Often times, you want to do some work on unstable, but run stable on your main system. There are other times where you want a test system that's somewhat isolated from your primary desktop.
Chroots are one way of doing this. With a chroot, the chroot guest system shares the kernel, but has a completely different root filesystem. However, the isolation isn't perfect: since the share the same kernel, the chroot can affect things outside if it tries. Thus, it isn't as completly secure as virtualization, but under most non-pathological non-malicious uses, it is a pretty easy and efficient way to test things.
This page explains how to set up and configure a chroots on debian, and the basics of using them for development.
Install debootstrap on the host system. Run it to install the base system.
sudo debootstrap sid ./chroot-sid # sid == suite to install # ./chroot-sid == destination directory
Now, ./chroot-sid contains a complete Debian system.
You can test it by running the chroot command:
sudo chroot chroot-sid/ /bin/bash
This will run bash inside of the chroot as root. Note that it doesn't share files, for example, at this stage /home is empty and /usr is tiny.
Now, we need to get this set up so that we can easily use the chroot.
The host and guest system are running the same kernel, so they can communicate. We want to use this to make our life easier. Our guest system will share the same /home as the host system. This means t hat you can access the same files inside the chroot as outside - this makes our life easy.
We use the tool schroot to automate this.
Schroot is an automatic chroot command, that takes care of some extra set-up for us: It automatically bind-mounts the /home and /tmp filesystems, makes your user exist within the chroot, allows you to run root commands inside the chroot.
First off, install the schroot package. Then, edit the config file /etc/schroot/schroot.conf and set it up to know about this chroot. Add this at the very bottom (adjusting the location=, users=, root-users= to the proper values.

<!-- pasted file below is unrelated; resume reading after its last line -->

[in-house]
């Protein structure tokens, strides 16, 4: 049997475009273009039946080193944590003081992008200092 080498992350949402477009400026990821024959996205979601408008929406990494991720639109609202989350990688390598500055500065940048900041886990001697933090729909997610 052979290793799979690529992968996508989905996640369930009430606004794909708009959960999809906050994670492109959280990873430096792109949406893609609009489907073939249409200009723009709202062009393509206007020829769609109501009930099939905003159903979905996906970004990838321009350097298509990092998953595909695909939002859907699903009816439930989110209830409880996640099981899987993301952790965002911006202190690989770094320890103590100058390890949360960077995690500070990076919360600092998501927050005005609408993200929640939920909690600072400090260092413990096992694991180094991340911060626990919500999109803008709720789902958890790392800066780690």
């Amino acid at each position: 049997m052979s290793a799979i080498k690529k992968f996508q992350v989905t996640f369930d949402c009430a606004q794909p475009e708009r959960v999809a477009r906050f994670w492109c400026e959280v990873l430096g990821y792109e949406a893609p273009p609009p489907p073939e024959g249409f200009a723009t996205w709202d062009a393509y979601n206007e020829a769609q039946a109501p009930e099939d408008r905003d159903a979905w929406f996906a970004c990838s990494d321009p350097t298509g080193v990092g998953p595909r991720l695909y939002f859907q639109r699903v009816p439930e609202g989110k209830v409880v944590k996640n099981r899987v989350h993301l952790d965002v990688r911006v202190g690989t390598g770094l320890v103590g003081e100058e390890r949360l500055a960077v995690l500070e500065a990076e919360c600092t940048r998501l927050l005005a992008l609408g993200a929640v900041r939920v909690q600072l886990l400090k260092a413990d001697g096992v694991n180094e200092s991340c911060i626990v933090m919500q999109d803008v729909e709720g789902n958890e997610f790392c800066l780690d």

[sid] description=Sid for development aliases=default type=directory location=/home/richard/chroot-sid users=richard root-users=richard run-setup-scripts=true run-exec-scripts=true
Now, run schroot -c sid. You see
srichard@ramanujan:~$ schroot -c sid I: [sid-c0a1acda-3204-457b-a84e-57d41804e52e chroot] Running login shell: ‘/bin/bash’ richard@ramanujan:sid:~$
Note that your bash prompt changes: it now says :sid in there - this is the name from schroot config file. This way you can tell which of your open shells are in the chroot, and which are not.
If you ls /home now, you'll note that inside the same chroot has the same /home as outside. This means you can access all of your files just as easily within the chroot as outside. Schroot took care of this bind-mounting automatically for us.
You appear in the same relative directory inside the chroot as you did outside: so if you were in ~/dev before, you end up in ~/dev afterwards.
schroot -- get a shell in the chroot
schroot -c sid -- log into the chroot named sid from the config file (if you have multiple chroots)
schroot -u root -- get a root shell in the chroot (requires password unless you are in schroot.conf is told so)
schroot somecommand -- runs that command in the chroot
schroot somecommand --option argument -- runs that command in the chroot
You should log in to the chroot as root schroot -u root, and run aptitude and install any development packages you need. Then, do all of your development work inside of the chroot, using the unstable build tools.
You should aptitude update and aptitude upgrade inside the chroot every so often.
/etc/apt/sources.list is set to the mirror you used to initially install, and can be different from the mirror outside the chroot. Of course, you can change this to whatever mirror/suite/components you like. Don't forget to change the apt mirror inside if you change the one outside!
Don't forget to occasionally aptitude update/upgrade, especially if this chroot is for unstable development work!
If you eventually have lots of unneeded dependencies in the chroot, or it gets corrupted by broken packages, never fear. Since it's a captive system, you can simply remove all of it, and recreate it. Your files are safely in your primary home directory, so they aren't deleted. BUT WAIT - make sure that there are no bind-mounts remaining inside the chroot, or anything which might cause things to removed recursively outside of the chroot! Basically, check the output from mount and make sure nothing funny is there...